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When most people take to the air, they’re probably ignoring the in-flight safety instructions and thinking about how best to run time on the plane. They’re not generally worried about safety. They typically assume that planes are built to fly safely.
But Boeing has come under fire in the past year for planes that have proven that assumption may not be correct.
As investigations continue into the 737 Max crashes, Boeing’s board is expected to release a report and recommendations to prevent a similar problem from happening again. Here’s what you need to know about the incident and proposed changes at Boeing.
First, let’s quickly recap what happened to get us to this point.
On October 29, 2018, Lion Air Flight 610 took off from Jakarta, Indonesia, bound for Pangkal Pinang, which is the largest city in Indonesia’s Banka Belitung Islands.
The plane never made it to Pangkal Pinang—it crashed just 12 minutes after takeoff into the Java Sea, killing all 189 passengers and the plane’s crew.
Roughly five months after that crash, on March 10, 2019, Ethiopian Airlines Flight 302 took off from Addis Ababa bound for Nairobi. Just six minutes after takeoff, the plane crashed near the town of Bishoftu, Ethiopia. All 157 people on board the plane were killed.
Both planes were Boeing 737 Max 8s, a variation of the bestselling aircraft in the industry. These are the only two recorded accidents connected to the 737 Max series aircraft. More than 300 of the 737 Max passenger jets were grounded worldwide, though the US and the Federal Aviation Administration were slower to act than other countries.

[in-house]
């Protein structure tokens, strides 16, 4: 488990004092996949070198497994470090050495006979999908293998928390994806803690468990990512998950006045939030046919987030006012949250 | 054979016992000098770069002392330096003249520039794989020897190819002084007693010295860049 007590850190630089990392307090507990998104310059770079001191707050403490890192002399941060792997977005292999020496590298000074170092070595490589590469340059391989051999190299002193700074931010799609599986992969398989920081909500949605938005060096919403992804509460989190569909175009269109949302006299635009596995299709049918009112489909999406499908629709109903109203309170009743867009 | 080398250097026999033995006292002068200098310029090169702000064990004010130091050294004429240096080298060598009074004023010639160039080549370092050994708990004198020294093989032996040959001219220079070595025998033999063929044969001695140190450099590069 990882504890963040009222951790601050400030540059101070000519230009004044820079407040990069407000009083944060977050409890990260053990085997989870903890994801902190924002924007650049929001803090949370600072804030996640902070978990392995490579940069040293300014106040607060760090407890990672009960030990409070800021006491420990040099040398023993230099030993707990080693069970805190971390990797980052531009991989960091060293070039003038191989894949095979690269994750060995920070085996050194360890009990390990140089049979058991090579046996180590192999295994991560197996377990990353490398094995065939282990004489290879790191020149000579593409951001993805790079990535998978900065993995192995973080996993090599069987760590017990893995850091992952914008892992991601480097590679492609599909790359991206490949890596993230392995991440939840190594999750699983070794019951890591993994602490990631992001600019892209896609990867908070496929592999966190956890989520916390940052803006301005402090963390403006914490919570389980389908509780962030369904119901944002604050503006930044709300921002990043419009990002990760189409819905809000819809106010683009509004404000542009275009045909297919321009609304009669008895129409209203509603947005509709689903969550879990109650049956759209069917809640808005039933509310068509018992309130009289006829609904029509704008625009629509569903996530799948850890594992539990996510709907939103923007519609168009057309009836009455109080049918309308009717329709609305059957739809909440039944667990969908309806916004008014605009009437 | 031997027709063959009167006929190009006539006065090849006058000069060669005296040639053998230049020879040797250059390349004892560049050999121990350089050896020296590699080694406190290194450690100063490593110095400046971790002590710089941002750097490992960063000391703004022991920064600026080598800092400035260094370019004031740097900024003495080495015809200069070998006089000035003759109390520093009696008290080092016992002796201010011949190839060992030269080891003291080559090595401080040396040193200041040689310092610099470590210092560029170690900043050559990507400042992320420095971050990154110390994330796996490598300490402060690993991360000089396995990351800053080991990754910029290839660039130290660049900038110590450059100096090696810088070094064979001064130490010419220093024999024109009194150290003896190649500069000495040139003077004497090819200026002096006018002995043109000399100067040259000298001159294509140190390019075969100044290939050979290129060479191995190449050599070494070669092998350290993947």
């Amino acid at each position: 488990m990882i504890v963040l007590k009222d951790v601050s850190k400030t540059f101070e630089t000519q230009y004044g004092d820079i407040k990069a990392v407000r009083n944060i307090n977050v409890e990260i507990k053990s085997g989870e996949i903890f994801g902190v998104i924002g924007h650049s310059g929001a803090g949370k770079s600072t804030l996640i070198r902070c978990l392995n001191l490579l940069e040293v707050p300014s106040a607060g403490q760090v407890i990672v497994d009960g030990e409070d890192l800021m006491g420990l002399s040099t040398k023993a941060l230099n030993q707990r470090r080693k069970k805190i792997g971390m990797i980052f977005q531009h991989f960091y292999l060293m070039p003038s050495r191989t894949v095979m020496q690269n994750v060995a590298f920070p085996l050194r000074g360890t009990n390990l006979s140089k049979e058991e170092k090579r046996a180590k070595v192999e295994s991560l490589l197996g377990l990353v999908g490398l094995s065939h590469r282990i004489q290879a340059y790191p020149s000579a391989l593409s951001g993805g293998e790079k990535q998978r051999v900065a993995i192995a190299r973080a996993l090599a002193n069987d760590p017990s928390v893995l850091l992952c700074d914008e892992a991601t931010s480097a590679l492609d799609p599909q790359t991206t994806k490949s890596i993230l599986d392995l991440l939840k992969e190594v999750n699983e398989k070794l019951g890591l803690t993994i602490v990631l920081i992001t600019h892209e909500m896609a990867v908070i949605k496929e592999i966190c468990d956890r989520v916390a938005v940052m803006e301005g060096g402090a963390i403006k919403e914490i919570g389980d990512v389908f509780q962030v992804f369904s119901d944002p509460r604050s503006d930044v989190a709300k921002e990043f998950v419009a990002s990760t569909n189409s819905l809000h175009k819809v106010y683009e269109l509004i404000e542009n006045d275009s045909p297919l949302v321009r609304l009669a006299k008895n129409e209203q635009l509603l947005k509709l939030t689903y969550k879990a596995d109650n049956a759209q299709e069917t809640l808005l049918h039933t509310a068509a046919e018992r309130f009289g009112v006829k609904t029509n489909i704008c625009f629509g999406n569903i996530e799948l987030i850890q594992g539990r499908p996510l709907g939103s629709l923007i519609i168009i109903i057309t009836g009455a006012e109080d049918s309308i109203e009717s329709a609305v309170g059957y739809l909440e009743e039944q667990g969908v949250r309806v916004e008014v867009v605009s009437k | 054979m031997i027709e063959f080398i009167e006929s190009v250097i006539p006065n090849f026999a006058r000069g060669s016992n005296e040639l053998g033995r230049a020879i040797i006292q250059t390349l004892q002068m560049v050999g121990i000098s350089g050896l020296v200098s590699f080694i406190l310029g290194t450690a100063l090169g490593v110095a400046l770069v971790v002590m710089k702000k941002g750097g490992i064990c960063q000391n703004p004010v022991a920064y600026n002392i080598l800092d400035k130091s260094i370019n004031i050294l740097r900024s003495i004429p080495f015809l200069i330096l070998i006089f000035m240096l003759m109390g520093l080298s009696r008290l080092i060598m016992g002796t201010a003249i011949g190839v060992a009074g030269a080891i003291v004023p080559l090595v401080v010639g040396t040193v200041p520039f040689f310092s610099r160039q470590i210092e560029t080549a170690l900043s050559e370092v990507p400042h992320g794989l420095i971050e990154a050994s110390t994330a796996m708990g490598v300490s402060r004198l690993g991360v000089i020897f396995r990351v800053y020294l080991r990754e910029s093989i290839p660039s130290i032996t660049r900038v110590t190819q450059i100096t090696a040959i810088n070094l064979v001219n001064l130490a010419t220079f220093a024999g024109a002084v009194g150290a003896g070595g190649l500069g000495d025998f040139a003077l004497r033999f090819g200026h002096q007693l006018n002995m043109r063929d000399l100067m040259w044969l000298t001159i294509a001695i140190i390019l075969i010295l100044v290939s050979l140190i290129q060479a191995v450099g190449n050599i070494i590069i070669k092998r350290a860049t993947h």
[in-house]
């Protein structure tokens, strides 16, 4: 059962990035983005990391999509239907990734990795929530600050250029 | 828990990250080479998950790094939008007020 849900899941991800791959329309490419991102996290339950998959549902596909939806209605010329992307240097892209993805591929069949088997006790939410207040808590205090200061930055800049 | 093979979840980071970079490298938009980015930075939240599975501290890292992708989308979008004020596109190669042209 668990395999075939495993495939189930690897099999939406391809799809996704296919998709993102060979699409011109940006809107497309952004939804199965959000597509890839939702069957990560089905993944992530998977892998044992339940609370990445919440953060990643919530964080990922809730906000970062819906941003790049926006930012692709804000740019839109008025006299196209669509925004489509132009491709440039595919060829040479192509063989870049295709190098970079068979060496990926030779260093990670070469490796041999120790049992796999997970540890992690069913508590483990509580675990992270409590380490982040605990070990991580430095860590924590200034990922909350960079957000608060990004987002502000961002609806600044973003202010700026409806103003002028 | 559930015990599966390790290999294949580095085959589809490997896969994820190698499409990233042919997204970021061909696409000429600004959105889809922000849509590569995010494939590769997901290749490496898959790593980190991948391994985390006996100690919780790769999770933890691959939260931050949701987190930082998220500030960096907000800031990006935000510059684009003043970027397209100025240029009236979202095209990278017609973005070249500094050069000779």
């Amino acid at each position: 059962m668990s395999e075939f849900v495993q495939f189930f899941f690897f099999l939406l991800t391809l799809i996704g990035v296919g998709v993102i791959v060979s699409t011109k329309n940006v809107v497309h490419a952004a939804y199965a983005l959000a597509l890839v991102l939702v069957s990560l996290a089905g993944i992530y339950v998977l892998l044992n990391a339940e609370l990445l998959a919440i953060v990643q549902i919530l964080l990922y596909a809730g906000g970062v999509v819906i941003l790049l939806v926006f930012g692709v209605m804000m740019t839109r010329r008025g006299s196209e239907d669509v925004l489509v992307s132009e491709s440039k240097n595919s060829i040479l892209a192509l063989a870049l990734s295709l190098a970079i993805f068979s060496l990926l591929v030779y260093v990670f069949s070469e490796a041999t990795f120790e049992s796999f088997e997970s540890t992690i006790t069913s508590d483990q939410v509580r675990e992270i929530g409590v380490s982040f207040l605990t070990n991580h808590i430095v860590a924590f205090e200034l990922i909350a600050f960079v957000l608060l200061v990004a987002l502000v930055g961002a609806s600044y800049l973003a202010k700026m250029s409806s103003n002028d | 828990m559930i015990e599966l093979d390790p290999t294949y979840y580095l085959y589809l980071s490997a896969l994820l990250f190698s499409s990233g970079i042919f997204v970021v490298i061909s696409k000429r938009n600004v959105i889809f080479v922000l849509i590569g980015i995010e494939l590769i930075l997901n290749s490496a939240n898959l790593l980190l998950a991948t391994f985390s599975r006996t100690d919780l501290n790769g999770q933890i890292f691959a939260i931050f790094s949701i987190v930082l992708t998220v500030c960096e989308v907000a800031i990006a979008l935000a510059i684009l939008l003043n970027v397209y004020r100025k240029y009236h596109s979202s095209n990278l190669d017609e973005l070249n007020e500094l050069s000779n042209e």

The investigation into both crashes remains ongoing, so there is no final word on what, exactly, went wrong in both flights. However, investigations into both flights are focused on a specific software malfunction.
Preliminary reports from the investigation into Lion Air Flight 610 indicate that the plane may have crashed because a faulty sensor reported that the plane was stalling. This faulty report triggered Maneuvering Characteristics Augmentation System, or MCAS, an automated system which tried to point the plane’s nose down so that it could gain enough speed to fly safely.
MCAS uses two sensors to determine the angle of the plane’s nose relative to oncoming airflow. If MCAS finds that the plane’s nose is pointed dangerously up, it will automatically push down the nose of the plane to prevent it from stalling and falling straight out of the sky.
However, it appears that in these flights, because the faulty sensor continued to indicate that the plane was stalling, MCAS kept the plane’s nose pointing down to create speed, sending both planes into a nosedive. And because MCAS activates without pilot input, pilots are caught off-guard by sudden descents.
Regardless of the exact cause, the investigation has called into question some of the most fundamental assumptions used in certifying aircraft and has challenged Boeing’s ongoing assertion that pilots should be able to manage mechanical failures with ease.
For the past five months, a committee of Boeing’s board has been interviewing employees, safety experts, and other industry executives to try to understand how the company can build safer planes. They are expected to deliver their final findings to the full board this week.
As Boeing’s managerial structure has been partially implicated for the crashes (the 737 Max series had a rushed rollout to beat a similar model from Airbus), recommendations include organizational restructuring to create new groups focused specifically on airplane safety.
One of the report’s major concerns was the reporting structure for engineers. At Boeing, engineers report primarily to business leaders for each plane model, not the chief engineer. If engineers spot problems that could slow a model’s development, they may face pushback from bosses whose jobs revolve around production deadlines, not safe engineering.
The report recommends flipping the reporting structure so that engineers report to the chief engineer first, rather than business leaders.
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